The fact that this bull market has been alive for ten years is not reason enough to declare it is nearing the end. In fact, there is an argument to be made that, since the real economy is only now receiving some of those QE funds and starting to grow, there is still substantial room for growth before it is in danger of overheating.
GDP:M2 (Velocity Of Money)
The stock market has been rising for a decade now, fueled by fear/incredulity and monetary (M2) expansion. The GDP:M2 ratio, referred to as the velocity of money, represents how often each dollar of M2 money stock is used to purchase domestically-produced goods and services within a given time period. Between 1959 and 1990, it averaged 1.75; between 1995 and 1999, it was 2.20; and today, it is at a historic low of 1.46.
The velocity of money tends to increase during the latter half of expansions as the economy starts to heat up. Five of the last six expansions behaved this way (chart below). However, if we disregard the brief and shallow contraction of 1991, and view 1982 to 2000 as one long expansion, then all of the last five expansions displayed an increase in the velocity of money in their second halves.
Focusing in on the last four decades of the stock market (chart below), we notice that the velocity of money increased during both the long 1982-2000 bull market, and the shorter 2003-2007 housing rally. Until recently, the present bull market has been accompanied be steadily decreasing velocity of money. Only since the beginning of this year, has the velocity of money started to accelerate, which implies that we are only now entering the second half of the current expansion.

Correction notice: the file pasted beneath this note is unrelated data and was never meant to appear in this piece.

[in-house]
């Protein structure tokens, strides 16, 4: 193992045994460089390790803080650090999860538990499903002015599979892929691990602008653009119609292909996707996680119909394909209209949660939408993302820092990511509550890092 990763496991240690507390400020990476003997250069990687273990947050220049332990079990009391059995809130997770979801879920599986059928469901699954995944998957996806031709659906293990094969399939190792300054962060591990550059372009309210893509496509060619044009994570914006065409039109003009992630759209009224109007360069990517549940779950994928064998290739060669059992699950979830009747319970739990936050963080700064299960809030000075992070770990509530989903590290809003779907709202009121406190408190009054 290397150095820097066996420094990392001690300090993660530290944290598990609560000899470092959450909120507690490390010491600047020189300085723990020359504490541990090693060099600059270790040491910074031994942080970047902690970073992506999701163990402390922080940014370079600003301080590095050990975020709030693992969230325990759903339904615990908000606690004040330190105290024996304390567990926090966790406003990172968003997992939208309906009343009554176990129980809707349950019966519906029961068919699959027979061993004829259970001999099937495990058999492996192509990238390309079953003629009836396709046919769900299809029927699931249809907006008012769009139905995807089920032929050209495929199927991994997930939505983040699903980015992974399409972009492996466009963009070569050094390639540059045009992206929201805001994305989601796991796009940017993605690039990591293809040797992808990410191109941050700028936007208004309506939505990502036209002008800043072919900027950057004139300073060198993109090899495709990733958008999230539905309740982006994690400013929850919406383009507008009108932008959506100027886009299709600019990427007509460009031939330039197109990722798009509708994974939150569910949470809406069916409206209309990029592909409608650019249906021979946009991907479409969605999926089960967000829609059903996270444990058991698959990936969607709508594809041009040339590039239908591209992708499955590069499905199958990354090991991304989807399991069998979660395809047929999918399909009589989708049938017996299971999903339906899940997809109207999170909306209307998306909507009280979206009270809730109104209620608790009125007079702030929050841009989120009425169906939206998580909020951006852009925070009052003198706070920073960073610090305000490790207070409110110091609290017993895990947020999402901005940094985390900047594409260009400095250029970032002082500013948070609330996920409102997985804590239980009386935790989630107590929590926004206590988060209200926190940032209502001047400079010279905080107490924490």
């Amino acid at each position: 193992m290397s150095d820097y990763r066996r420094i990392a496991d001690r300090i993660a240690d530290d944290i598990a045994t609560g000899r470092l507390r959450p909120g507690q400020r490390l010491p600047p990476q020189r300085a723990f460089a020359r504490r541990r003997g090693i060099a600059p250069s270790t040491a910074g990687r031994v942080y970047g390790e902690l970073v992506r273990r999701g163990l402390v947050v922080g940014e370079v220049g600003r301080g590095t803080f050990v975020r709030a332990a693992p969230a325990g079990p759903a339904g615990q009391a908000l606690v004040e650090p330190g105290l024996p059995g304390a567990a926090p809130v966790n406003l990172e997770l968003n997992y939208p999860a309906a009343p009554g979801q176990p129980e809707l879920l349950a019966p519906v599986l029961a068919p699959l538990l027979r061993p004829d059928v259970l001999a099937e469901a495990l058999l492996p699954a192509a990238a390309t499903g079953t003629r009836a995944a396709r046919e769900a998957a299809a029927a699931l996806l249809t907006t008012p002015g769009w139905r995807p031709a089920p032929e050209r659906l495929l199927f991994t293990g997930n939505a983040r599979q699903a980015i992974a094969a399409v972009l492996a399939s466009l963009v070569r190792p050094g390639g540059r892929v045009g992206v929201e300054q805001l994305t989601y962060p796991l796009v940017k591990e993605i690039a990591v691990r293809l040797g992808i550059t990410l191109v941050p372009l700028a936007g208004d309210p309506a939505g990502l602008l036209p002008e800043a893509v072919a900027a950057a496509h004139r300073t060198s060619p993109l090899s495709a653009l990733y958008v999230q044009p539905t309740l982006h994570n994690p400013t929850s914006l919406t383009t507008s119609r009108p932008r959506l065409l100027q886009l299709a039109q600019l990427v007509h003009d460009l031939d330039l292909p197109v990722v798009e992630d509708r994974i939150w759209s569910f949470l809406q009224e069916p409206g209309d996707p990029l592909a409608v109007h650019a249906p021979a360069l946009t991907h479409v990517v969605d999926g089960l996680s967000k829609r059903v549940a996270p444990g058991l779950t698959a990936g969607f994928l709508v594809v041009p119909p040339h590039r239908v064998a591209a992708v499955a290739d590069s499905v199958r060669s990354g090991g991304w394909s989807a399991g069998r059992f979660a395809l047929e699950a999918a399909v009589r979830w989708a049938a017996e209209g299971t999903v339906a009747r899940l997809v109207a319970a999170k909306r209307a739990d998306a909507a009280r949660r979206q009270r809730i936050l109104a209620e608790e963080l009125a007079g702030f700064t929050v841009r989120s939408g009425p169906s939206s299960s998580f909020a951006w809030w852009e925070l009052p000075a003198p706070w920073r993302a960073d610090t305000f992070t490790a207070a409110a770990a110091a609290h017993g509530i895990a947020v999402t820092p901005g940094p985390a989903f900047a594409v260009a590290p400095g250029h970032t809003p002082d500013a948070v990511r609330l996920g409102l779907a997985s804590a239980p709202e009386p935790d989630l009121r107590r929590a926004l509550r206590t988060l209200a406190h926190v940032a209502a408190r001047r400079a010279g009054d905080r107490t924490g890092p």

The Quantitative Easing that started in 2009, expanded the M2 monetary base, but those new funds were, for the most part, delivered to and retained by the financial industry, not the broader economy. As a consequence, stocks and bonds benefited disproportionately, compared to the GDP. We saw inflation in these assets while the velocity of money and the rest of the economy struggled to stay afloat.
We suspect that the recent increase in wages is responsible for the newly-increasing velocity. Wages allow the monetary base to enter the real economy and increase business transactions. Every dollar that enters the base of the economic pyramid gets used repeatedly to buy goods and services which increases velocity and business activity (chart below).
When it comes to GDP growth rates, today's situation is more similar to the period 1982-2000 than it is to 2003-2007. During both the 80s and the first half dozen years of the current expansion, the rate of change of GDP declined while the stock market increased (red arrows in chart below). During the 90s, and currently since 2016, both the rate of change in GDP and the stock market increased together (green arrows in chart below). The market in 2003-2007 did not follow this path.
If we now pull out and look at the last 100 years, we see a staircase pattern that further supports the idea that today's bull market has more in common with 1982-2000 than with 2003-2007. It is becoming increasingly likely that we are in the midst of the third major up-leg of the century (chart below).
The fact that you could almost taste the fear in the market during the pullback of the final two days of last week, despite the market being only within 1.5% of an all-time high, confirms that the market will continue to climb the proverbial 'wall of worry'.
There will be corrections, even painful ones, along the way, but bull markets do not end by drowning in fear. Bull markets die from overheating in a vat of euphoria. This bull market has a long way to go before it gets overheated and dies.
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Disclosure: I/we have no positions in any stocks mentioned, and no plans to initiate any positions within the next 72 hours.
I wrote this article myself, and it expresses my own opinions. I am not receiving compensation for it (other than from Seeking Alpha). I have no business relationship with any company whose stock is mentioned in this article.